Now, Nigella is a very unusual name indeed, and I don't know of anyone else who's had it (apart from the genus of plants which includes Love-in-the-Mist, of course). Nigella is an odd word, too, to an English-speaker, and so when one comes across the other odd word shigella, it's Nigella which tends to spring immediately to mind.

This is a bit unfortunate, really, as shigella is a bacterium which causes dystentary.

Ah well.

Sunday Rest: shigella. word Not To Use Today. This bacterium was named after K Shiga, 1870-1957, who discovered it.

Saturday, 8 May 2021

Saturday Rave: May and the Poets by James Henry Leigh Hunt

 I apologise to all of you who live in the Southern hemisphere. For you, dearest readers, the month of May must be a dreary time: Winter is approaching, and there's not even any sign of Christmas.

But still, I'm trying to keep our spirits up in difficult times, and the world is full of poets who have had a cheery crack at carolling the delights of May.

So here's James Henry Leigh Hunt (1784-1859), who made that observation long before I did.


There is May in books forever;
May will part from Spenser never;
May's in Milton, May's in Prior,
May's in Chaucer, Thomson, Dyer;
May's in all the Italian books:--
She has old and modern nooks,
Where she sleeps with nymphs and elves,
In happy places they call shelves,
And will rise and dress your rooms
With a drapery thick with blooms.

Come, ye rains, then if ye will,
May's at home, and with me still;
But come rather, thou, good weather,
And find us in the fields together.


Word To Use Today: May. This word comes from French, and before that probably from the Roman goddess Maia, who's basically the same person as the Greek god Maia who was the eldest of the group of nymphs called the Pleiades. 

Here she is with her son Hermes:

Friday, 7 May 2021

Word To Use Today: scuttle.

 What's the connection between a scuttle as in a place to keep coal:

photo by Hustvedt

 the action of an alarmed crab:

 and the deliberate sinking of a ship?


...well, they just sound the same, really.

Still, it's a lovely crisp word, isn't it.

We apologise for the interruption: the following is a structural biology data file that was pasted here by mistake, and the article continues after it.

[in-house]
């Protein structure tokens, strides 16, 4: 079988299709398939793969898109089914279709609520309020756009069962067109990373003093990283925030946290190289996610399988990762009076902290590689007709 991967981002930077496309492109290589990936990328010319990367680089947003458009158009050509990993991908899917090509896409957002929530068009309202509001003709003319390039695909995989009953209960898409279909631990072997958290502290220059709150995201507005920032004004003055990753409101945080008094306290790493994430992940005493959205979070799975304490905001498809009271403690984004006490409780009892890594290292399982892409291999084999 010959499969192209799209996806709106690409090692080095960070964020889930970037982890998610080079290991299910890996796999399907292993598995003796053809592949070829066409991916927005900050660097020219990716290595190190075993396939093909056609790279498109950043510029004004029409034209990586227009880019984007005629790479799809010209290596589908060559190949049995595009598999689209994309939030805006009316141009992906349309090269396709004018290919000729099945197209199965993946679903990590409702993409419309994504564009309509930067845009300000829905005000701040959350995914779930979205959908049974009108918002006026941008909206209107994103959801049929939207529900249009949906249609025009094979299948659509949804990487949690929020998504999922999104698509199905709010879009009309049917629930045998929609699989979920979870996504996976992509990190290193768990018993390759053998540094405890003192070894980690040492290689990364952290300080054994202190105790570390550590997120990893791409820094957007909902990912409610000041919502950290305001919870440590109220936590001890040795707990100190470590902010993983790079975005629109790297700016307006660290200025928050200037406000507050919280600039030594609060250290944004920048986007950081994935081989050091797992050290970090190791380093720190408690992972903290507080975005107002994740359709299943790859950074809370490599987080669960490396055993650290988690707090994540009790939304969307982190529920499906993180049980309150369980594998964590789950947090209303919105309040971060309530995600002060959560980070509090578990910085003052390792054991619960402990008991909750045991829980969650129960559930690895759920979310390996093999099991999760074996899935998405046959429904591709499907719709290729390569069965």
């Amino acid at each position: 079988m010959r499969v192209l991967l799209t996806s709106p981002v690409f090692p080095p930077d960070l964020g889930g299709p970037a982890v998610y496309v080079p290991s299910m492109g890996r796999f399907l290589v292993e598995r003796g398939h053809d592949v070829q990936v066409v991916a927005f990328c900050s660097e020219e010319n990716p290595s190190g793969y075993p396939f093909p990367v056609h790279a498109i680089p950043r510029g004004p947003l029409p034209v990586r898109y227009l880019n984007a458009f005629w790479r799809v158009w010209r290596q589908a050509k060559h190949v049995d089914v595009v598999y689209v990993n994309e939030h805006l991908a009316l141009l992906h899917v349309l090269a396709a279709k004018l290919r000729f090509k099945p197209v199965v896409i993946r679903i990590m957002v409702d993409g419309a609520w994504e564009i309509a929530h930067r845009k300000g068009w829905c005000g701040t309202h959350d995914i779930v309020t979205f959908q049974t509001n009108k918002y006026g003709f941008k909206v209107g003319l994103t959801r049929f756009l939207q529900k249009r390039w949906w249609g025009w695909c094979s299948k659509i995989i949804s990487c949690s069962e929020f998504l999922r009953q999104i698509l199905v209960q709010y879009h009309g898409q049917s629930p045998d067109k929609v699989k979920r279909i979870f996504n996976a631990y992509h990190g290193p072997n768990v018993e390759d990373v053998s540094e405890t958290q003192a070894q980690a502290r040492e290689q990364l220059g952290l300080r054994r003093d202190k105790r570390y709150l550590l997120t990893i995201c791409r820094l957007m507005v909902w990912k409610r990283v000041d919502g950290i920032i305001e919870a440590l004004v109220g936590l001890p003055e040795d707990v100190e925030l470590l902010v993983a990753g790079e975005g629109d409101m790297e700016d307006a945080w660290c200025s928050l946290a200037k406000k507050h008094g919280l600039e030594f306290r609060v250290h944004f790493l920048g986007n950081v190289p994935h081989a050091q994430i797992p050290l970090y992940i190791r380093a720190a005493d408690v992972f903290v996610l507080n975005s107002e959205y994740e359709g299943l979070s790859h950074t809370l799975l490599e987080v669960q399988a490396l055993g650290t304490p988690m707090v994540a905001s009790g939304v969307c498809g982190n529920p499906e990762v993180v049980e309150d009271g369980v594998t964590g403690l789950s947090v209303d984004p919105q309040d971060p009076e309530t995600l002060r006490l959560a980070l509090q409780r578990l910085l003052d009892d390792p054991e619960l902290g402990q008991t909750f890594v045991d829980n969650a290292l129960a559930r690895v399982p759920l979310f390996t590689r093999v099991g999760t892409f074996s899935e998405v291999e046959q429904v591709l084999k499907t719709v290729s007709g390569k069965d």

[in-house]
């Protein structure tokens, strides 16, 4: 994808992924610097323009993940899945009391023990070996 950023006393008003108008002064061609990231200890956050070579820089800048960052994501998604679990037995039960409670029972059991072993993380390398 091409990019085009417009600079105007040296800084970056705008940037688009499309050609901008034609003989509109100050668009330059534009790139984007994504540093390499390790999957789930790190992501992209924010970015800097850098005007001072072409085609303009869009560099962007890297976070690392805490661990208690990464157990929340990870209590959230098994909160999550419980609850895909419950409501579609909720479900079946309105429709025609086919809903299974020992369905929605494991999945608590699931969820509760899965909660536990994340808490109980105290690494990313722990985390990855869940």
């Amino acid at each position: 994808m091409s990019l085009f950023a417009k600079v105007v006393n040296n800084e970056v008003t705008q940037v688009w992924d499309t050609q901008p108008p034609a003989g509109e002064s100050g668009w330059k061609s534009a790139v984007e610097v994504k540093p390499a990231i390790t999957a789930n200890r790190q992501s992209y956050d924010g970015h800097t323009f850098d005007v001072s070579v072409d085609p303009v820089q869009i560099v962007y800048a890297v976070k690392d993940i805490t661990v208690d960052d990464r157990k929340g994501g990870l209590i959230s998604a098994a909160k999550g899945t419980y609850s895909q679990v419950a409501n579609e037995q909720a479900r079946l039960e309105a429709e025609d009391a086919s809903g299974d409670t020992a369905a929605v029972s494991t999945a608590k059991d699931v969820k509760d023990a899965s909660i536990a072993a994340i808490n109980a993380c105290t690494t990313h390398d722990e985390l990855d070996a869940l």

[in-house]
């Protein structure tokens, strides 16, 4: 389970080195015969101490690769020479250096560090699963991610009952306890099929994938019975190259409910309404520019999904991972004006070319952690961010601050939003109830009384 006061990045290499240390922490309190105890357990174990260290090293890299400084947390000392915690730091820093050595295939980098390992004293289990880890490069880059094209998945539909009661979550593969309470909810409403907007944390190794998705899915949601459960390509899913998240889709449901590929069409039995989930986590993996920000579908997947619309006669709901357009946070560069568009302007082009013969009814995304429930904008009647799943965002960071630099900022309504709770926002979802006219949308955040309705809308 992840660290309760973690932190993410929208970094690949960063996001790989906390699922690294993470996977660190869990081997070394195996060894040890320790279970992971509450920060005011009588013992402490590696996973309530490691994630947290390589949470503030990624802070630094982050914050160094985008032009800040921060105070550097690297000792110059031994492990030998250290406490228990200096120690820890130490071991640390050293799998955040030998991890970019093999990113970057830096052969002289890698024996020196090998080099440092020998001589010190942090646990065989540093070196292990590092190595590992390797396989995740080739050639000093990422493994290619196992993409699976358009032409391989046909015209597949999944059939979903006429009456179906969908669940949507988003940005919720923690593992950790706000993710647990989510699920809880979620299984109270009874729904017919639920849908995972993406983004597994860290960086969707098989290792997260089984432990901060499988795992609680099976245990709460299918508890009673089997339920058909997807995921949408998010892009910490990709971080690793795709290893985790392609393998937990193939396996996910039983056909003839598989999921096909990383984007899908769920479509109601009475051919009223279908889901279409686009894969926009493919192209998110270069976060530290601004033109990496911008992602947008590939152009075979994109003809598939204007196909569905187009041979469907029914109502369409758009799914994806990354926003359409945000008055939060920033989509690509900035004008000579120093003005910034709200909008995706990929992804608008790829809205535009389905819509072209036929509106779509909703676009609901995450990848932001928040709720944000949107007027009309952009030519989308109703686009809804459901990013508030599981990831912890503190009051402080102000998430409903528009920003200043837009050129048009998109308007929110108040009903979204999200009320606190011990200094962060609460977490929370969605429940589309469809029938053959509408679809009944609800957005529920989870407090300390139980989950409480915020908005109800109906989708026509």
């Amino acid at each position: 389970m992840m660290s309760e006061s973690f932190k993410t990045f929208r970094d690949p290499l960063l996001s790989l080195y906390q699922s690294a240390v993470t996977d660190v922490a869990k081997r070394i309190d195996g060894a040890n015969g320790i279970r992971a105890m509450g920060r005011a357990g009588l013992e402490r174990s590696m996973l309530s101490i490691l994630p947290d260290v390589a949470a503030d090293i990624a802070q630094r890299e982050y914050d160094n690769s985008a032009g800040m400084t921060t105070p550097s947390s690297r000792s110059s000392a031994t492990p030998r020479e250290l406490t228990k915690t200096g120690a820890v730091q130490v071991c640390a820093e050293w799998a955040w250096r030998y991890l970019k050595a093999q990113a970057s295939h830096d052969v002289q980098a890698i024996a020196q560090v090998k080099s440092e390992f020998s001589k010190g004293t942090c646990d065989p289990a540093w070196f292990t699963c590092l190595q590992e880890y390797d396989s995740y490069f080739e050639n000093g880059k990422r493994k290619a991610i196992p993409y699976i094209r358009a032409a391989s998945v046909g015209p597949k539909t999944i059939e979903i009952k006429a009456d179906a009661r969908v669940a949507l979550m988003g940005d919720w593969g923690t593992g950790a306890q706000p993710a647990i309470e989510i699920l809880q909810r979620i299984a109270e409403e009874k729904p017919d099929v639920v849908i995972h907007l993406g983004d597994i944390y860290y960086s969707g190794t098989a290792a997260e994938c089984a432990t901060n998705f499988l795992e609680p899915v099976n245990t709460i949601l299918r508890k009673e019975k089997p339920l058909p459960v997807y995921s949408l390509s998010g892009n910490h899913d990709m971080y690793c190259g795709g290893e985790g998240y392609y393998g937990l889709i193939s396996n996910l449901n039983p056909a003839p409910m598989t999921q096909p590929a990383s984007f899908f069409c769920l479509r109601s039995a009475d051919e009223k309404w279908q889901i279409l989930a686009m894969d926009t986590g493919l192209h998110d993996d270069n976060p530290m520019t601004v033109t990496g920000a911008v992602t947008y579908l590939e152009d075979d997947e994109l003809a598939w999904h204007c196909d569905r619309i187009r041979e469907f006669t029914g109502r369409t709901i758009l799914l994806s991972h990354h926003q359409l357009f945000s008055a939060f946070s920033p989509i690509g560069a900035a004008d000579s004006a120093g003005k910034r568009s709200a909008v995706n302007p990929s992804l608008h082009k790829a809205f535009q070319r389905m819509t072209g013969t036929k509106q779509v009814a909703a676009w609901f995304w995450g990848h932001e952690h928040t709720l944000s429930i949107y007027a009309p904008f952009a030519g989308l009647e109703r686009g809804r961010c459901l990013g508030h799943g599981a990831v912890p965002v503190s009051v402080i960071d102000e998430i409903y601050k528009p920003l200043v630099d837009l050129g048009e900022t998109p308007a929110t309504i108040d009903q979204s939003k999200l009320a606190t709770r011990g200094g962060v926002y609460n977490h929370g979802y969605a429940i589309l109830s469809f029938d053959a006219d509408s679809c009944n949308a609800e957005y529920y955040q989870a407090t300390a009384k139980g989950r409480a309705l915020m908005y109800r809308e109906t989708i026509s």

Word To Use Today: scuttle. The coal-container word (in some part of Britain you can carry plants in a scuttle, though personally I'd call that kind of shallow basket a trug) comes from the Old English scutel, a carving plate, from the Latin scutella, a little bowl. The running-away word probably comes from the word scud, with a bit of the word shuttle put in there as well to make it sound more, well, scuttle-like. The ship-sinking word comes from the Spanish escotilla, a small opening, from escote, an opening in a piece of cloth, from escotar, to cut out.

Thursday, 6 May 2021

Discrimination: a rant.

 You know, I can remember a time when discrimination was a good thing.

Word To Use Today: discrimination. This word comes from the Latin discrīmināre, to divide, from discrīmen, a separation, from discernere, to discern.

photo by Monica Georgescu

Wednesday, 5 May 2021

Nuts and Bolts: apodosis and protasis

 No, no, come back! Apodosis and protasis do look like difficult words, but that's only because grammarians like sticking posh labels on stuff. You've been using apodosis and protasis all your life.

Well, nearly all your life.

If I give you an example you'll be able to understand apodosis and protasis without any trouble at all...

...and, guess what, I just did - though you almost certainly wouldn't have realised it. 

That sentence:

 If I give you an example you'll be able to understand apodosis and protasis without any trouble at all.

is made up of two basic chunks. The first chunk:

If I give you an example

tells you what needs to happen for the second chunk:

you'll be able to understand apodosis and protasis wihtout any trouble at all.

to come into effect.

The chunk-that-tells-you-what-has-to-happen is called the protasis and the chunk that tells you what-will-happen-then is the apodosis.

See? Simple.

Sometimes the protasis and apodosis come the other way round in a sentence, as in:

I'd give you a beer if the dog hadn't buried the bottle-opener.

but basically it's just the same thing.

Grammatical Structures To Preen Yourself On Being Able To Use Today: apodosis and protasis. Protasis is Greek for a proposal, from pro- before, and teinein to extend. Apodosis is Greek too, and means a returning or giving back. It comes from apodidonai, to give back.

Tuesday, 4 May 2021

Thing Not To Be Today: nonplussed.

 Here in Britain, I was completely nonplussed to discover the  widely-understood American meaning of the word nonplussed.